Despite major layoffs from Meta, the company has affirmed that its next-gen consumer headset, Quest 3, is planned for release this year. While it will adopt some of the features from Quest Pro, not all will make the leap.
In November last year, Meta announced plans to reduce its workforce by 13%—a whopping 11,000 cut jobs. And though CEO Mark Zuckerberg said recently in the company’s latest earnings call that 2023 would be focused on streamlining the company, Meta continues to prioritize its VR headset lineup and plans to launch Quest 3 sometime this year.
Meta’s XR division, Reality Labs, is burning more money than ever in its pursuit of beating tech-sector rivals Apple, Google, et all to the metaverse and XR. And even though the company is slashing some XR projects, it’s still full-steam ahead with its consumer headset, says Zuckerberg.
“Later this year, we’re going to launch our next generation consumer headset, which will feature Meta Reality, [like Quest Pro], and I expect that this is going to establish this technology as the baseline for all headsets going forward, and eventually of course for AR glasses as well,” Zuckerberg told investors.
“Meta Reality,” as the company calls it, is Meta’s color passthrough AR solution which was first included with Quest Pron—meaning Quest 3 will include similar color passthrough AR capabilities.
While Quest 3 is likely to adopt the passthrough AR system of Quest Pro, it sounds like it won’t get the eye and face-tracking features of that headset. Meta CTO Andrew “Boz” Bosworth said as much during a Q&A session on Instagram last week.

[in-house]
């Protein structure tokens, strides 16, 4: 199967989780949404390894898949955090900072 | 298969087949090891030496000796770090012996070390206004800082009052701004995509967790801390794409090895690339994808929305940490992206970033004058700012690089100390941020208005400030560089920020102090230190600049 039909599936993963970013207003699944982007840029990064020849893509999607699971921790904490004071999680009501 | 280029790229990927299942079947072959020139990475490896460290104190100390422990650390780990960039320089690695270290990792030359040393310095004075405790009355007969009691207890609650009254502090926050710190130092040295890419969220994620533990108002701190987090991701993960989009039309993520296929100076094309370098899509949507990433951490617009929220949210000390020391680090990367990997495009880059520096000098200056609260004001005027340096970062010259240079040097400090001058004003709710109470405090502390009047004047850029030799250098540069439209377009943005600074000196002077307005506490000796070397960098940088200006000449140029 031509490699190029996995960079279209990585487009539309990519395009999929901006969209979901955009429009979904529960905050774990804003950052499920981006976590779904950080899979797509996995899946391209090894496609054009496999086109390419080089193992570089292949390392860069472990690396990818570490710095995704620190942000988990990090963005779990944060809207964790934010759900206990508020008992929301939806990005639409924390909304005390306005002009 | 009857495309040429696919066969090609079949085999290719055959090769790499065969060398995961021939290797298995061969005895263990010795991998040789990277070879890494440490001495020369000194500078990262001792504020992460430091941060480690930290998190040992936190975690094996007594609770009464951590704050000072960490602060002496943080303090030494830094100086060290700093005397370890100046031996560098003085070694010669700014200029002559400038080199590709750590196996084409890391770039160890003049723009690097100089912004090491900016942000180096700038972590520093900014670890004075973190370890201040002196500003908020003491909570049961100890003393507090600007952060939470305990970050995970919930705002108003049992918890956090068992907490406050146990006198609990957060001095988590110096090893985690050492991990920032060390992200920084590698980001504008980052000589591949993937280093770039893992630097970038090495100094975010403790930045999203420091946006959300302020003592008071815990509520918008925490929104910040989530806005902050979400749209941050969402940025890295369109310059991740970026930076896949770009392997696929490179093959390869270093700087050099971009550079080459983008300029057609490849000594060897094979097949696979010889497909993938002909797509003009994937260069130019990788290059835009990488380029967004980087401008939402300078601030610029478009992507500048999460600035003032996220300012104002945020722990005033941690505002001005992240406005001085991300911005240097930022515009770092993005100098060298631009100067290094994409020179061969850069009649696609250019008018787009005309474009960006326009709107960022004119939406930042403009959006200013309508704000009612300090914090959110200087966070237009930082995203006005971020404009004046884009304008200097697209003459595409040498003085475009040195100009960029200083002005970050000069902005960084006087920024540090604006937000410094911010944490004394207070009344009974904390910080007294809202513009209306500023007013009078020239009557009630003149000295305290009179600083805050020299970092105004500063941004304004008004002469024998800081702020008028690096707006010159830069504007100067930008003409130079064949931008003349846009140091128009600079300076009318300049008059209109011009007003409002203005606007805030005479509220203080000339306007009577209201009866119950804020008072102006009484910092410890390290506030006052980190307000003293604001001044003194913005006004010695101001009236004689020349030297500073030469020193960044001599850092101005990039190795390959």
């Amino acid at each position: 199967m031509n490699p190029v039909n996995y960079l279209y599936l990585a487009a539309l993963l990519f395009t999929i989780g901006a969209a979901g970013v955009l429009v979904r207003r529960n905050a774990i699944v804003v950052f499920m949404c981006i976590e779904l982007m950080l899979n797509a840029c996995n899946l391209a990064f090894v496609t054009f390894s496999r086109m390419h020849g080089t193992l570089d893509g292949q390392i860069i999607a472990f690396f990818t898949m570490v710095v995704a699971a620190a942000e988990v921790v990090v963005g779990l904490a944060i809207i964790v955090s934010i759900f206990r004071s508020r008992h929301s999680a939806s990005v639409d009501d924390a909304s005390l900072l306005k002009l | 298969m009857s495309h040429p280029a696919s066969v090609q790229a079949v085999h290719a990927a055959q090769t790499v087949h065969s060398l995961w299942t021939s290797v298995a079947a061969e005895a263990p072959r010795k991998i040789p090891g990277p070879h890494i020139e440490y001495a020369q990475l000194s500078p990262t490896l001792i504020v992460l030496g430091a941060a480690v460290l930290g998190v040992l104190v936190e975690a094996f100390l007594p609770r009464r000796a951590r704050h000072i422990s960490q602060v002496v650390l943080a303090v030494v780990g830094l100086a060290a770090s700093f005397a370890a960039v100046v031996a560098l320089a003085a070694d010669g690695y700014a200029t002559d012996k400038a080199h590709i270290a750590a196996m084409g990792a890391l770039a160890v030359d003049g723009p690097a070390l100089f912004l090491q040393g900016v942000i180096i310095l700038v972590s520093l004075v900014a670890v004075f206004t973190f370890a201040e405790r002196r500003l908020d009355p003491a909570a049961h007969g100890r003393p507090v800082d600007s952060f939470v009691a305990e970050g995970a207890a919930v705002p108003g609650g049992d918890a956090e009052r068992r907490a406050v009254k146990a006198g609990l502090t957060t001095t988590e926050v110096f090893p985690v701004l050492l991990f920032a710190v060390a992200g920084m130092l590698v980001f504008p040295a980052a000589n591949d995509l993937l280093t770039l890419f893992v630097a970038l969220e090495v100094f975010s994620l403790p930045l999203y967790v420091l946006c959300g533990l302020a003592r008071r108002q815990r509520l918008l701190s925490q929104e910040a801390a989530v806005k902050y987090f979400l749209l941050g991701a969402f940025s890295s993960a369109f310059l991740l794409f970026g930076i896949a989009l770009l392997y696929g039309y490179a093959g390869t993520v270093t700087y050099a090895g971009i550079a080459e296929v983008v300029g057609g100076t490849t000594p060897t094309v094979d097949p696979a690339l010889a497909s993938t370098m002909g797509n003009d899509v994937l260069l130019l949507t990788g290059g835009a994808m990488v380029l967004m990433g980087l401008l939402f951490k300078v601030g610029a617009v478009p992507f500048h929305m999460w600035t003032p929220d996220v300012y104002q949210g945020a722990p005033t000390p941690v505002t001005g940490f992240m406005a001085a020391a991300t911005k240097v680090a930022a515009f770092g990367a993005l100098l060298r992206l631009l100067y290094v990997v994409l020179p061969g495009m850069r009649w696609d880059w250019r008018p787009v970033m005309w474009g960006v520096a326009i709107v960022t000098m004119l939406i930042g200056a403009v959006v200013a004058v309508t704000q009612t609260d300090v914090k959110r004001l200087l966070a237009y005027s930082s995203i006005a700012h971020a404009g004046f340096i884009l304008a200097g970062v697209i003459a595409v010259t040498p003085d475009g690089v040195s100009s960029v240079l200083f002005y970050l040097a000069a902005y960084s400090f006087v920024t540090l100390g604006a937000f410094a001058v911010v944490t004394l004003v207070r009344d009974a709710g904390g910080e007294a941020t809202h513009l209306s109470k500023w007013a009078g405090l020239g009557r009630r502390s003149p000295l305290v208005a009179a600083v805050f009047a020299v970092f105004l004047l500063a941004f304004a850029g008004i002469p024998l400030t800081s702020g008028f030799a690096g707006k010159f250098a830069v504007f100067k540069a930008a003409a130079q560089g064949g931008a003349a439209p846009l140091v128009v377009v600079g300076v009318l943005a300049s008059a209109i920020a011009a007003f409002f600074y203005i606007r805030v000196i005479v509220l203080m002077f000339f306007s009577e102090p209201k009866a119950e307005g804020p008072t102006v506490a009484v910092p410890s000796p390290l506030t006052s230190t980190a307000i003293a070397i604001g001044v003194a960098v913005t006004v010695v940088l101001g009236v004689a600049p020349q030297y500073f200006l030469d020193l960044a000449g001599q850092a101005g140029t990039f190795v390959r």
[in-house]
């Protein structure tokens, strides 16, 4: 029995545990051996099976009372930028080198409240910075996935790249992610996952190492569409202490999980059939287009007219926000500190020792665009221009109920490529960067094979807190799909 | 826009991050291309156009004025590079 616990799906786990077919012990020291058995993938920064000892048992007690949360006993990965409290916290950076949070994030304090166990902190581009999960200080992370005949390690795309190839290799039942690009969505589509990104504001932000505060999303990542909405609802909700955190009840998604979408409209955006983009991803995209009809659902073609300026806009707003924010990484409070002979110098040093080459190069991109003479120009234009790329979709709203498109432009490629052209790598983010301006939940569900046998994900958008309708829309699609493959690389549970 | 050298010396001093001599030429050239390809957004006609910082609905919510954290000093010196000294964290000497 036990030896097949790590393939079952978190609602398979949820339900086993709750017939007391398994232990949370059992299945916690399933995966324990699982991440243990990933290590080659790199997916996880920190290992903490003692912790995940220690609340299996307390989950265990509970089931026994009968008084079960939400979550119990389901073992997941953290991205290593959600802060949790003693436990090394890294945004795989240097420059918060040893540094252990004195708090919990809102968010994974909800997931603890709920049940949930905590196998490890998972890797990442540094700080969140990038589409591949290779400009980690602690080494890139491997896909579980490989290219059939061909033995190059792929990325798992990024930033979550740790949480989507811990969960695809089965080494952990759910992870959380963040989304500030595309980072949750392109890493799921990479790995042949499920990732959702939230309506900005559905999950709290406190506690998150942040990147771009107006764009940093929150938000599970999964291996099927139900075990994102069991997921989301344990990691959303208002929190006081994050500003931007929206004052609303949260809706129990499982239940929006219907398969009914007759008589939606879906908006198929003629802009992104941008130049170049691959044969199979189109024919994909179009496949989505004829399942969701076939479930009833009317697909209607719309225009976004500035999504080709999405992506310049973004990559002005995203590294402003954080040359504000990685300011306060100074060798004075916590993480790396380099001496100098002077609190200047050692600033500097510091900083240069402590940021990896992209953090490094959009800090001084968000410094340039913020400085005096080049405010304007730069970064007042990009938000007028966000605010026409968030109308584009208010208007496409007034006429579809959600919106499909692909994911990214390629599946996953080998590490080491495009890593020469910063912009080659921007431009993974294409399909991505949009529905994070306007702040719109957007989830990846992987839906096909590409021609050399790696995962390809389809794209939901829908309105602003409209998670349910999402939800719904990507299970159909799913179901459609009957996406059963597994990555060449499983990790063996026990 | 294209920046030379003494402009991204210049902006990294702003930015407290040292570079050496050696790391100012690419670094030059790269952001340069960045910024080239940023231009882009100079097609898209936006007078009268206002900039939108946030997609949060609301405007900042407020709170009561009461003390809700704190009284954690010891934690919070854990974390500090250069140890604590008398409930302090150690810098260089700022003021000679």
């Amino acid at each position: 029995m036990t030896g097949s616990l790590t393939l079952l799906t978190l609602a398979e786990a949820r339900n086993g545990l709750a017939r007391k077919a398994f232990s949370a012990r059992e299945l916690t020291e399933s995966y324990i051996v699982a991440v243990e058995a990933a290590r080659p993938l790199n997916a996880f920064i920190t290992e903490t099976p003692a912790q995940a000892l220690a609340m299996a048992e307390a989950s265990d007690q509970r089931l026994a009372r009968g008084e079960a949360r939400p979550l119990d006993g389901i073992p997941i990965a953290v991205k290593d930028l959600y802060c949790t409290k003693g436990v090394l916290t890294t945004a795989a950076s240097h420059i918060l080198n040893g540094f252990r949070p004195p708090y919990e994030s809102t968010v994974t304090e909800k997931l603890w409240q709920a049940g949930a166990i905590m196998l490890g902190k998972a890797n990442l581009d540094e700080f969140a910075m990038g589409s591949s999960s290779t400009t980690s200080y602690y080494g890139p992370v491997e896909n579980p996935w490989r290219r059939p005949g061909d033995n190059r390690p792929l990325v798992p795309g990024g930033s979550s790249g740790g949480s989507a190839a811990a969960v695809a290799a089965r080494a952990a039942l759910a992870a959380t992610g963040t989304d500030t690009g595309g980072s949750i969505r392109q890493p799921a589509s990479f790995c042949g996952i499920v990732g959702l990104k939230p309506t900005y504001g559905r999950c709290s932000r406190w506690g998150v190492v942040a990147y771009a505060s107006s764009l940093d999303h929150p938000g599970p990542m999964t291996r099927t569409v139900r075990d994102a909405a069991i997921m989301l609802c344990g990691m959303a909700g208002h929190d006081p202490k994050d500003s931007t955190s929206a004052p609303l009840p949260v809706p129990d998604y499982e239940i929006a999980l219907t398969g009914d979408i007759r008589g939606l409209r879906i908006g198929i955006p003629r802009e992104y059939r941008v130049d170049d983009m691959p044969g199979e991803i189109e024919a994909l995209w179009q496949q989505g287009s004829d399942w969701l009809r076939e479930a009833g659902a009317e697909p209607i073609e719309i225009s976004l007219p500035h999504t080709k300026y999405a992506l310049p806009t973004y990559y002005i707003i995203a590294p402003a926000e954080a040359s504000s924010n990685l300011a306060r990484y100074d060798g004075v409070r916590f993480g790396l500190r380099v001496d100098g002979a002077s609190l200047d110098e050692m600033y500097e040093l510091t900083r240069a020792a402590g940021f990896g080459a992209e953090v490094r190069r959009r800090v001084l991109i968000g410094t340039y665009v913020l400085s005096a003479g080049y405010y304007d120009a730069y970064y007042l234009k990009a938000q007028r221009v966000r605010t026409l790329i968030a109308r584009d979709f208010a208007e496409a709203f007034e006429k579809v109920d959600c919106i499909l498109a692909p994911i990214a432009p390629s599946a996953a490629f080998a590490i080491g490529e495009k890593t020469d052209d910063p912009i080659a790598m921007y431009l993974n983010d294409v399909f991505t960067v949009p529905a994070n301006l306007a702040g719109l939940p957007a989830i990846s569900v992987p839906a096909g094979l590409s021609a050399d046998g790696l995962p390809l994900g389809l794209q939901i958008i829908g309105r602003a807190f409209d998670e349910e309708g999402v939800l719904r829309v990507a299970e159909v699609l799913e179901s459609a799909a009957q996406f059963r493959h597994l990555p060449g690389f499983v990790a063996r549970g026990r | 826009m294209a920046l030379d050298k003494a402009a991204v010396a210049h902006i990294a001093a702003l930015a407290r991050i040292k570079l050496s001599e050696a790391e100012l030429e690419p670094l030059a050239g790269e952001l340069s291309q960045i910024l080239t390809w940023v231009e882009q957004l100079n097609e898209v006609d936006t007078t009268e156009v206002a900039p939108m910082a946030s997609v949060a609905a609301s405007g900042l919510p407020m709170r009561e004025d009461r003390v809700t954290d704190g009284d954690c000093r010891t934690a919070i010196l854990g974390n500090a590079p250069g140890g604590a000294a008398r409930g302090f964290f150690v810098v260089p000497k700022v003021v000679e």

Replying to a question about when face-tracking would come to consumer-priced headsets, Boz noted, “it’s gonna be a little while… it’s gonna be years. The reason is simple: all those extra cameras and the compute power required to actually do the face-geometry and recognition has a lot of tradeoffs with it, and one of the main tradeoffs is cost.”
This lines up with leaks from last year that also pointed to a Quest 3 with color passthrough AR and no face-tracking; however the lauded ‘pancake’ lenses from Quest Pro may flip to the consumer side.
While the Quest headset line continues, not all of Meta’s hardware projects have been spared the axe. Last year Meta discontinued its Portal video-calling smart speakers, and reportedly cancelled two unreleased smartwatch projects, according to The Verge. That Meta is charging ahead with more headsets shows the company’s priorities remain focused on immersive devices.
Along with those cancellations, Zuckerberg during the earnings call told investors that he was marking 2023 as the “year of efficiency”; an effort to streamline the hulking company to be more nimble and get more done.
“We closed last year with some difficult layoffs and restructuring some teams. When we did this, I said clearly that this was the beginning of our focus on efficiency and not the end. Since then, we’ve taken some additional steps like working with our infrastructure team on how to deliver our roadmap while spending less on capex. Next, we’re working on flattening our org structure and removing some layers of middle management to make decisions faster, as well as deploying AI tools to help our engineers be more productive. As part of this, we’re going to be more proactive about cutting projects that aren’t performing or may no longer be as crucial, but my main focus is on increasing the efficiency of how we execute our top priorities.”
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